So here we go! Type in https://kdp.amazon.com. (Note the “s” in https.) Either set up a new file at Amazon.com or check in, and your book editing file will appear. (If you have other books there, go to NEW BOOK.)
You will see two parts of a continual file you must complete before you are published—gloating permitted! The first part is six items long, then you preview your file. The second part is where mostly the price is entered.
Let’s get going. Kindle gives you a rather quixotic opportunity even before you post your book! It asks if you want to include your book in KDP Select? Read the explanation, but probably pass up this sign-up chance, at least at the outset (if ever).
Then #1, your book’s name. The title is very important. People buy all books by their title and paper, and hardbacks, particularly, also by their cover. So the title must tell what the book is about. If possible, some of the benefits the buyer will receive should be included. A very short title is risky, although one of my earlier books was simply called Speaking for Money. On the other hand, my most recent book is a mouthful: How to Get Your Book Published Free in Minutes and Marketed Worldwide in Days: A step-by-step guide for new or veteran publishers. Notice that longer titles are almost always double deckers, with the grabber first and the explanation next.
Following that, the form will ask if your book is part of a series (unlikely); if so, the volume # (empty); the edition # (blank), and the publisher. If you are publishing the book but you have no company name, leave it blank—but get a company name. (Avoid using your name, a geographic name, or the word “enterprises.”)
The description follows, in 4,000 words max. This is almost as important as the title of your ebook because here you sell the book’s purpose and structure and why the reader should immediately push the BUY button. Pay attention to how well the description is written, how it sells the benefits first, then explains them in greater depth, lightly introduces you (and why you wrote it), then what the table of contents include. If it’s full of errors (or has any), caution flags will rise: poor proofing, can’t spell or punctuate, not full attention to the contents. So write this description five or ten times, editing, changing, and so on in another folder, then copy and paste it ready-to-go here. (Keep that other file since you need descriptions with every book submission.) You want good examples? See the other books Kindle is selling and read their descriptions!
Book contributors follows. Here you enter your name as the author. We found that if we also enter the cover designer, an editor, and a family booster and give them titles, all of them are also included as authors! So just acknowledge them in the book itself.
In what language the book is written. (English or whatever..)
Publication date? It can’t be after today (the date Kindle will probably use if you leave the box blank).
ISBN? You don’t need one; Kindle will put one of theirs on the book. Too long to discuss here. If it’s a quick book with limited draw, we sometimes use theirs. But since we usually post our books eight times (in paperback, an ebook in pdf, and six other “open” publishers within a few days of each other), we use two of our ISBNs that we bought (at embarrassing overpriced rates from Bowker), one for bound versions, one for digital versions. We include the digital ISBN here. (By using our own, it tells all buyers that we are the publishers of all of the versions of this book.) Yes, simultaneous publishing is fine.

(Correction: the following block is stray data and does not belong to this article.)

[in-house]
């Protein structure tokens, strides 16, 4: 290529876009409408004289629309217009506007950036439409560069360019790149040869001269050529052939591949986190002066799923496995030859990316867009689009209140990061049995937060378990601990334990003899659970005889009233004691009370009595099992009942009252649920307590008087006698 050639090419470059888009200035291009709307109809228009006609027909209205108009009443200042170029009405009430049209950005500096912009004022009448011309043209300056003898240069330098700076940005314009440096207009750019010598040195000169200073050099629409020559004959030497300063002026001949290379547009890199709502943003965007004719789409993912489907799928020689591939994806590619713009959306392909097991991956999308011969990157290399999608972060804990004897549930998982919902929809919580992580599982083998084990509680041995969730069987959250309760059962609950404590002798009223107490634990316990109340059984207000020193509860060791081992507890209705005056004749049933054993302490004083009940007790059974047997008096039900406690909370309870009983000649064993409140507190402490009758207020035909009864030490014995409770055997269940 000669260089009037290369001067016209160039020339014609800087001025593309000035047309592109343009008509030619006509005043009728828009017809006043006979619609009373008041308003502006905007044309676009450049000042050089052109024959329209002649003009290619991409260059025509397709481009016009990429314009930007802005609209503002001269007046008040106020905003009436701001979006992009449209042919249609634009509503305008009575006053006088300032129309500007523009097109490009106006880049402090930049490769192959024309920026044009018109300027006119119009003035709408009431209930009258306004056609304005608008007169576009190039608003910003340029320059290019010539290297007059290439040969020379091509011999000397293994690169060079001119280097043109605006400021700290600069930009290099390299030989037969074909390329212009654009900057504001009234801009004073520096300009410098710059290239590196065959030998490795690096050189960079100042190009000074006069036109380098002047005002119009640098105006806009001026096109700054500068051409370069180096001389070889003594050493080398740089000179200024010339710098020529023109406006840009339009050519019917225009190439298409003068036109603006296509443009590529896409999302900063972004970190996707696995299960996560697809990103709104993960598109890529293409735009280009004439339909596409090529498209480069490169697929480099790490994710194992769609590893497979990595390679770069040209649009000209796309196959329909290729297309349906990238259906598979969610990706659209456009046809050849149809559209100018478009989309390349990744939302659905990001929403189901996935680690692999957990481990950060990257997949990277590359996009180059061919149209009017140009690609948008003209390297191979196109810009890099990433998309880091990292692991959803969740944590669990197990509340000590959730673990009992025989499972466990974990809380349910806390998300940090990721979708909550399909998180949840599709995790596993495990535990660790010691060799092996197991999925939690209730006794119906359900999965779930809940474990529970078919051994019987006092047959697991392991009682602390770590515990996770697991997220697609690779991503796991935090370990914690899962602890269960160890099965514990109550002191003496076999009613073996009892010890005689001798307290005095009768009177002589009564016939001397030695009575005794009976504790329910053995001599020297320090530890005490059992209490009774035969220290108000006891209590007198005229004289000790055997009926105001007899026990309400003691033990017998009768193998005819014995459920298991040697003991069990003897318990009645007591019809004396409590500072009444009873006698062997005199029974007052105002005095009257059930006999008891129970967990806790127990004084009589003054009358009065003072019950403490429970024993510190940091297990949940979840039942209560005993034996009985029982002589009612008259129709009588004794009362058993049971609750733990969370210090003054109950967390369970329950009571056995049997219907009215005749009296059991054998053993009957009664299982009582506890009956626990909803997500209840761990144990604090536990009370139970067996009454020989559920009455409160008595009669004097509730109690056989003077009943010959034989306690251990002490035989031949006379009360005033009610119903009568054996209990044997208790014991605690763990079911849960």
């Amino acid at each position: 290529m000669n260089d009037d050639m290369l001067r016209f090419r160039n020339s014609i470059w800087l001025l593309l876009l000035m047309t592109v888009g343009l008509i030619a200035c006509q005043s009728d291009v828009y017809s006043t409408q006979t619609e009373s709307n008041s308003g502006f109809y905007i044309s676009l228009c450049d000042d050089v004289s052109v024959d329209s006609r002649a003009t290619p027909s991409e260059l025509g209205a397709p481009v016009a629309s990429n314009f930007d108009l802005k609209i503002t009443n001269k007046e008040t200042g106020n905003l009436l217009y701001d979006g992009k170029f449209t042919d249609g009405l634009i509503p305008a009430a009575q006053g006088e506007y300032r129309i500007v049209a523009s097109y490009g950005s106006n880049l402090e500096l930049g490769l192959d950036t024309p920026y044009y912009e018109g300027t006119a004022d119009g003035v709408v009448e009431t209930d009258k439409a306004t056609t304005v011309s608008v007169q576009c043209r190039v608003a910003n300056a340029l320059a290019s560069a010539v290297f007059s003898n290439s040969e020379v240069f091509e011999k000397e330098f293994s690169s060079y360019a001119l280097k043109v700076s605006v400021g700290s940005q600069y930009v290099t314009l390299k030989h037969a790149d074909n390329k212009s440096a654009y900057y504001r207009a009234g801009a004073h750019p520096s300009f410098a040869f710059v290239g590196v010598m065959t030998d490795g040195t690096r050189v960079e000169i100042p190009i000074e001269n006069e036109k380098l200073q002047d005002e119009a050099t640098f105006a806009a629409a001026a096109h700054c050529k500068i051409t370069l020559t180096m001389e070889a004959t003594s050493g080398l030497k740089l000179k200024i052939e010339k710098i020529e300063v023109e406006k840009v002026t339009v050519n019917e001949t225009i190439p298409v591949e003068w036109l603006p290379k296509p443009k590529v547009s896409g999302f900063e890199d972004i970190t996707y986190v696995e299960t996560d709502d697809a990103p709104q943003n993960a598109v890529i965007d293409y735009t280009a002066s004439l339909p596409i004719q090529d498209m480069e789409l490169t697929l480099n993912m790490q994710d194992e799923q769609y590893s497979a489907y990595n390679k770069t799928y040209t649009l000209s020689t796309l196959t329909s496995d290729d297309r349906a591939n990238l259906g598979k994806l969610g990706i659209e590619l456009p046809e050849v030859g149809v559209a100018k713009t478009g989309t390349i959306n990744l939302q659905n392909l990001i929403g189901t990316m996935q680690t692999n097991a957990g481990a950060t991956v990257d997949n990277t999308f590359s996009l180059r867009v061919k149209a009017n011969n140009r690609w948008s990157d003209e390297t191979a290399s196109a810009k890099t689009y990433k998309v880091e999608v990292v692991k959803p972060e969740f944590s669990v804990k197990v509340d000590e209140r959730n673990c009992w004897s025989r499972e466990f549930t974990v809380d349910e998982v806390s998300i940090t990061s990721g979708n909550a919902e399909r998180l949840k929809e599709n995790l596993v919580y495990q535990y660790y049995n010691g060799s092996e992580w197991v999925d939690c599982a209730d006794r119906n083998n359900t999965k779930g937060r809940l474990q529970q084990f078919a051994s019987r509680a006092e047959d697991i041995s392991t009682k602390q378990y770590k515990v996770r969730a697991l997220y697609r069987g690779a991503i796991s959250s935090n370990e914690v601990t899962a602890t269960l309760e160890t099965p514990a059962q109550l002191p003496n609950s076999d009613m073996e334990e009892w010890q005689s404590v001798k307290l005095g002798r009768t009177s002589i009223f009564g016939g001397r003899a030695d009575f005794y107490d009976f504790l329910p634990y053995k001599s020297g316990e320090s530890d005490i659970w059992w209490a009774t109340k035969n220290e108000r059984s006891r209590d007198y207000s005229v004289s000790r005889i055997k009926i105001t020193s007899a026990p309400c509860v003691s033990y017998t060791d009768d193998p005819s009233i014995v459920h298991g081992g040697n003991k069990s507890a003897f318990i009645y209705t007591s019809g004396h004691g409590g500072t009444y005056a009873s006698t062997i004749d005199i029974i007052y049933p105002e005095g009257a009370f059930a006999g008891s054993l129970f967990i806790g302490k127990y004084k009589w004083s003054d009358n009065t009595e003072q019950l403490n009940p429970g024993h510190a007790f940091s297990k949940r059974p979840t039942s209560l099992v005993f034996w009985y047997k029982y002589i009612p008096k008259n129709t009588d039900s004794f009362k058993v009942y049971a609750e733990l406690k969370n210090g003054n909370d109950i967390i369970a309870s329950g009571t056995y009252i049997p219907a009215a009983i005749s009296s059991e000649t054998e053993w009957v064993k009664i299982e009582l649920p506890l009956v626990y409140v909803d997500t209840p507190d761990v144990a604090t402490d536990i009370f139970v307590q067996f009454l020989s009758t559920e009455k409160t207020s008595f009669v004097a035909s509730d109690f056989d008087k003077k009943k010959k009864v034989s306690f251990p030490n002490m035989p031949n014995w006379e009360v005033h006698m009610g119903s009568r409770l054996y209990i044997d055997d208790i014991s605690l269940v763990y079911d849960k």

The second question asks if the book is public domain. Check no.
The next two merit some thinking and picking, and they are a bit confusing the way you select your choices. Just stick with it. For categories, think of where a library would stack your book. Next, the seven key words it asks you to provide are used on search engines, like Google. What descriptive or content-based word would a person use that would make your book pop up on their monitor? See the examples on the form. Use all seven opportunities to list.
Number four is critical if you want others to believe your book is professional. You need a front cover, submitted in .jpg (or .jpeg). Kindle explains exactly what it wants in the “Cover Guidelines” link on the submission page, so either follow their advice or have it done for you. Put a border around the cover and be sure the title can be read in thumbnail size. Bright colors also help, Pay attention to the number of pixels required. Submit the cover file there.
Number five is what this form is all about: this is when your book content file is submitted. Most submit it in .doc. They will not accept .pdf. (Also ask them not to enable digital rights management.)
Once that entire first part of the submission is completed, you can tell it to Save and Continue (to the second part of the submission) or to save it as a draft. IMPORTANT: any time you start this form, if you don’t save it after #6 it will be erased! So always save it.
After the info is submitted, the Kindle .mobi grinder will set your book as it will appear in print! Read it in the preview file to see if it’s ready to go or if it needs touching up. If the latter, go back to the book file and iron out any errors, omissions, typos, and faulty spacing.